The latter, by the way, included a note from the owner of DragonSearch in Kingston about how it became impossible for her to effectively run her business and had to pay a private company to install fiber optic lines.
In addition, the county put out a Request for Proposals for “the professional services of a qualified and experienced consulting firm(s) to conduct a comprehensive broadband assessment in the County and develop a feasibility study…to provide a detailed analysis of existing broadband services and current gaps and provide actionable, feasible guidance for the planning and implementation of a comprehensive community broadband improvement initiative.”
And, “The goal is to identify areas of the county with little or no service and with state grant funding and partnerships with broadband companies, provide coverage to those areas. Remote rural areas of Ulster County are typically where there is little or no broadband at present,” read a press release on the initiative, to be spearheaded by County Deputy Planning Director Chris White. “We recognize that broadband service has become as essential as electricity and water and sewer for economic development and that if we want to attract high-tech jobs, if we want to provide students opportunities for education and provide equal access to services to people across the county, having high-speed broadband is absolutely critical at this point.”
Auerbach added that the money that the county is relying on “is coming from the Governor’s fund (the New NY Broadband Program) and is a dollar for dollar match. I would expect that the Legislature would create a Capital Project once it is determined which direction the County will go. This way they can satisfy the match and have the working capital to finance any future projects while awaiting the reimbursement from Albany.”
No comment from companies
So does that mean actual disbursements for new fiber wire to Verizon or Google, or cable from Time Warner?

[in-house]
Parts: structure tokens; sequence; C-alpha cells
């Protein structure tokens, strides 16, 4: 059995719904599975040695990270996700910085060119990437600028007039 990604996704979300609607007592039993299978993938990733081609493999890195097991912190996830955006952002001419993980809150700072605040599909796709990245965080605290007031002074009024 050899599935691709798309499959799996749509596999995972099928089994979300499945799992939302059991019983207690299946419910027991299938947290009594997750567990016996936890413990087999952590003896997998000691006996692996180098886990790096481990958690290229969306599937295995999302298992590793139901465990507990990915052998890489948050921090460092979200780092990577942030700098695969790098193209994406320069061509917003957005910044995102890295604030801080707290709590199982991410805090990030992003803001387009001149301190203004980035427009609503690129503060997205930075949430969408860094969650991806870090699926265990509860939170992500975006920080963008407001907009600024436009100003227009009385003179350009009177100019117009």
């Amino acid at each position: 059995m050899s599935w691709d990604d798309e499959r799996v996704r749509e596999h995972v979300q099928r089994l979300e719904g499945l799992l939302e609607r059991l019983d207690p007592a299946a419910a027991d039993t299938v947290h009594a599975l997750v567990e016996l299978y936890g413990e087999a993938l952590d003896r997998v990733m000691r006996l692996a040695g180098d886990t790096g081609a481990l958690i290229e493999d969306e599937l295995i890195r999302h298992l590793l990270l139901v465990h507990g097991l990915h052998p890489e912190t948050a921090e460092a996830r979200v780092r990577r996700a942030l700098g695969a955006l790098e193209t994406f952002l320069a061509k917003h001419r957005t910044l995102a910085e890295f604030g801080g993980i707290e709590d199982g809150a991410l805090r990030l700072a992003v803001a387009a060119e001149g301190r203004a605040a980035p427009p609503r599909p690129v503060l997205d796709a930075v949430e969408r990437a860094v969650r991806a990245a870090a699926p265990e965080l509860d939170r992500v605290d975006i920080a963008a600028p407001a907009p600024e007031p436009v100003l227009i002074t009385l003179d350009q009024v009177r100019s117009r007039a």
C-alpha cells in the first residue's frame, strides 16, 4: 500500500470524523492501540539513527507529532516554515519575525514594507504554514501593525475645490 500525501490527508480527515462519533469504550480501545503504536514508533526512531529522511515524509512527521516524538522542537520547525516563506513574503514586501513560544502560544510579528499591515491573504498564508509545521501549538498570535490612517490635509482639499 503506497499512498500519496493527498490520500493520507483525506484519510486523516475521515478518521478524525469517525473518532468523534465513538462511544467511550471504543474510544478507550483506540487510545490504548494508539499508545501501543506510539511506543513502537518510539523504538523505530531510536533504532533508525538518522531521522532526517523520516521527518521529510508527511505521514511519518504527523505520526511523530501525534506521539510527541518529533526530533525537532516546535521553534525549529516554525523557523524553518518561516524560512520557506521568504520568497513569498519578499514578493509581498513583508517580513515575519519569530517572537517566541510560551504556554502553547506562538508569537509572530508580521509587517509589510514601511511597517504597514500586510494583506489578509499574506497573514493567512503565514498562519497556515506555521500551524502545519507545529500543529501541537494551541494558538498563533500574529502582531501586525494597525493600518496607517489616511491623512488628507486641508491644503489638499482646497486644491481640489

According to Pew Foundation and other research into federal programs dating back six years now, about half of all that was promised was never used due to timeline stipulations and other controls placed on things by Congress.
In a report for the MIT Technology Review by New Yorker writer James Surowiecki published this past June, it was noted how Verizon investors had balked at applying its FIOS wiring to more homes, and fiber was only accessible in three percent of the nation. Attempts by municipalities to do it themselves were running into legal problems…and the only good news the author was seeing was coming from Google Fiber, which had pushed ahead as a means of pushing its other products and “disrupting” what Surowiecki described as a stagnant market otherwise.
Locally, Verizon has refused to comment about FIOS in the Hudson Valley publicly, beyond some talk at a regional meeting where there was vague mention of union difficulties. Or actual in-the-field workers noting that “you shouldn’t expect it any time soon.”
Calls and emails to the company, and Time Warner Cable, were not returned for this article.
“What we know here in Olive that it’s hard for anyone without good Internet to do work, school, real estate, or handle medical needs,” Sofranko added. “What we have moves like molasses, and it’s not cheap either.”
Talk about a situation ready to give.